- Collaborator: Corneel Cannaerts
- Structural Engineer: Studieburo Mouton
- Client: Omega vzw
- Architects In Charge: David Niville, David Claus, Dieter Delbaere
- City: Wetteren
- Country: Belgium
Since the establishment of the centre in 1987, Omega offers day care to people with mental disabilities. A trajectory was mapped out to expand the activities of the centre. Omega acquired a building plot in between the railway and the Gentsesteenweg, a typical Flemish town acces road. In a first phase a rowhouse was extendend with several living groups, a multipurpose hall and an industrial kitchen. In a second phase a new workshop building was added, to replace the older temporary construction, and to house a music studio, a textile studio, a clay studio, a wood workshop, a sensory room. A third phase included the actual renovation of the rowhouse.
In 2005 urbain architectencollectief won the competition for a new workshop building. Through the introduction of a low and long volume and its smart one sided position against a blank wall, the project chose to preserve a maximum of open space. The studios were also designed with a strong focus on the garden.
The floor plan has a simple structure: in front, a carport houses the busses of the day care centre. In the juxtapostion of the workshops the guests are modelling clay, composing and playing music, assembling wooden furniture, painting, … The workshops are combined in pairs, with the insertion of a storage room, toilets and entrances. In the back, a small volume is cut off from the workshops by an open space. It houses the garden workshop.
The building is composed out of a prefabricated steel structure, enrobed with insulated wooden chipboard walls, and clad with wooden sidings. The rhythm of the steel porches defines the size of the different workshops. Inside the structural logic is on show: the corrugated steel roof, the wooden chipboard walls, concrete floors, steel columns and beams are left unfinished. High quality cupboards in birch multiplex and wooden windowframes offer a certain feeling of domesticity in return.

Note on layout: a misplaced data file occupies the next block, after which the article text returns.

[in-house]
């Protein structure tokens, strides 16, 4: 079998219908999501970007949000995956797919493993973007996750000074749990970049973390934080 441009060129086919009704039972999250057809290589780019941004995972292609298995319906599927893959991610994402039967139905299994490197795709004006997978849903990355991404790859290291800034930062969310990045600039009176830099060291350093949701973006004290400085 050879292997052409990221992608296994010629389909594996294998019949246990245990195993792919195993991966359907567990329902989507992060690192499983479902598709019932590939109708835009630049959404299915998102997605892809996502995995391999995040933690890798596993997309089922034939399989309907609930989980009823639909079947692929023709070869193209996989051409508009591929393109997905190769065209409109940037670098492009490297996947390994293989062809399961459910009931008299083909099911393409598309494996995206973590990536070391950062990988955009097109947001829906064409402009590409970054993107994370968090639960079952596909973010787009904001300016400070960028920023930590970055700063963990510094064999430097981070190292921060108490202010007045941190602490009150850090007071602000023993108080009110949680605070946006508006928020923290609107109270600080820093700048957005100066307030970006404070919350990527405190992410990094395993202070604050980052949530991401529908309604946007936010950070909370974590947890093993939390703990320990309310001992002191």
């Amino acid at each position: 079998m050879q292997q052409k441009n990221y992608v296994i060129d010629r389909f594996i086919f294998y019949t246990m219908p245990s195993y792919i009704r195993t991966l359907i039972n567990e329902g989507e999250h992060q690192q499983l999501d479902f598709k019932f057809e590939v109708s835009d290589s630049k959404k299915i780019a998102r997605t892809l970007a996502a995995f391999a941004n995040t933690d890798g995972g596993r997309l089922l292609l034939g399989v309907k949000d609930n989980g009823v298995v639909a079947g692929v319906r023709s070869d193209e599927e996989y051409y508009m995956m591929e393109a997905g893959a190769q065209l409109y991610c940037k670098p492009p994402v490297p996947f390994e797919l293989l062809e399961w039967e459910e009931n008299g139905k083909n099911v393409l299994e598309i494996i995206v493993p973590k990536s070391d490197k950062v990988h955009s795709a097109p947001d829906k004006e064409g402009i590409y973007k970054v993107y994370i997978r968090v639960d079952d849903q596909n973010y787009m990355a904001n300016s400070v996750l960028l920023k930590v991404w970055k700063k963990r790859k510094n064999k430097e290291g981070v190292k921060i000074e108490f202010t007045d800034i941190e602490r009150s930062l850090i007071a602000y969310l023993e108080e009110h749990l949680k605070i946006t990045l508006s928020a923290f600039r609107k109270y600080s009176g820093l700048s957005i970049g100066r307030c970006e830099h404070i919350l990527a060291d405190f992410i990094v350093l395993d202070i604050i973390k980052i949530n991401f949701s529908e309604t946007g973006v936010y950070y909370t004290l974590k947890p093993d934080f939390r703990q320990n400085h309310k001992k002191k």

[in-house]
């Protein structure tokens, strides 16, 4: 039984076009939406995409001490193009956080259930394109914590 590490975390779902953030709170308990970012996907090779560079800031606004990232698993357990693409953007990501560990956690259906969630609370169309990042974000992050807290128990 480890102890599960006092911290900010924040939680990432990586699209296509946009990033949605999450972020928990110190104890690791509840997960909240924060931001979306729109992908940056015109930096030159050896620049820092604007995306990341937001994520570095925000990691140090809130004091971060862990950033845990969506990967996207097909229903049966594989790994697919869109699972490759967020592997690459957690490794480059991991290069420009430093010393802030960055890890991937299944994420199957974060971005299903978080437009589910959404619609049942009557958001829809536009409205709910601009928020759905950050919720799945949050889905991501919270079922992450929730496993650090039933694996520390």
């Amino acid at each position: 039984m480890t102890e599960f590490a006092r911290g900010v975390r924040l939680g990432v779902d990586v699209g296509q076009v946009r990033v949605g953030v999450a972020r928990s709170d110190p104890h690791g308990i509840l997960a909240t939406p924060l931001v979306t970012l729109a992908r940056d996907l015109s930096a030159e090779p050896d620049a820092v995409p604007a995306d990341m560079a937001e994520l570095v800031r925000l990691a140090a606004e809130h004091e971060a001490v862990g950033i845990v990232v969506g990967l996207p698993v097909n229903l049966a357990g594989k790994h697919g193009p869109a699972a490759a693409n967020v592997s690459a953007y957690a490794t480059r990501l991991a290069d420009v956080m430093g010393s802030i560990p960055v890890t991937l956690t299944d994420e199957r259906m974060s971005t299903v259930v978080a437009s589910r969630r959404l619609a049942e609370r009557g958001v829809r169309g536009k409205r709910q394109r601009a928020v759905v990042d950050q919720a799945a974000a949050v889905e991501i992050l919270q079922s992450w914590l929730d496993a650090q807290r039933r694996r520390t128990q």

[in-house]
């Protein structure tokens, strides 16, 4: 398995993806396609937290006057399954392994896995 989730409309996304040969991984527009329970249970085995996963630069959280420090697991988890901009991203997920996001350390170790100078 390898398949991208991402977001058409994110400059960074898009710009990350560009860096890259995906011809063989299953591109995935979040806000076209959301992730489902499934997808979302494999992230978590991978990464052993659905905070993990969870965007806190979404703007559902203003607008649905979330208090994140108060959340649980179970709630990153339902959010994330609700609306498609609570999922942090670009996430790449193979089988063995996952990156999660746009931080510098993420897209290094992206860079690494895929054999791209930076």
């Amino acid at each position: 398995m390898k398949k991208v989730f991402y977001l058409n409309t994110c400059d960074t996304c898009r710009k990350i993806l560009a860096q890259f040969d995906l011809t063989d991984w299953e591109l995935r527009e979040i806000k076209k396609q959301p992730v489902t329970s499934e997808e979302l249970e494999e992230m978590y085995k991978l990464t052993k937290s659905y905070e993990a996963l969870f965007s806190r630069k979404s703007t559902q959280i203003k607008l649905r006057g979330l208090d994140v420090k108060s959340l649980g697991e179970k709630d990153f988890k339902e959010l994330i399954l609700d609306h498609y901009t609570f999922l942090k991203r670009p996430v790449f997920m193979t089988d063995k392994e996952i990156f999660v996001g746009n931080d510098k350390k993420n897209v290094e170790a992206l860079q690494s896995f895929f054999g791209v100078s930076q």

By designing the circulation as a covered gallery, the thermal boundary was shifted and the actualy built surface was reduced. The gallery is also a generous space in itself. Its comfortable width and light structure is inviting people to meet up, to stick around, to exhibit.
By opening the double fire escape doors, the workshops can be extended. The design seeks an honest and pure detailling of basic materials. The structure of the gallery is made up of wood. The roof is made of transparent polycarbonate sheets. The rigid rhythm of wooden columns and beams offers a strong spatial dynamic. Different points of view offer various experiences. The space of the gallery has in a short term earned a special place in the perception of guests and staff, as the building is referred to as ‘the gallery’.
Within this messy, banal, yet typical Flemish environment, the workshop building manages to introduce structure. It gives meaning to the place, starts up the dialogue with the previous extension.
Product Description. The search for an industrial feel inside the building, also led to a the introduction of a polished concrete flooring that is mostly used in large industrial halls.
Due to the postion of the new workshop building against a blank wall, skylux domes had to be introduced to let daylight into the workshops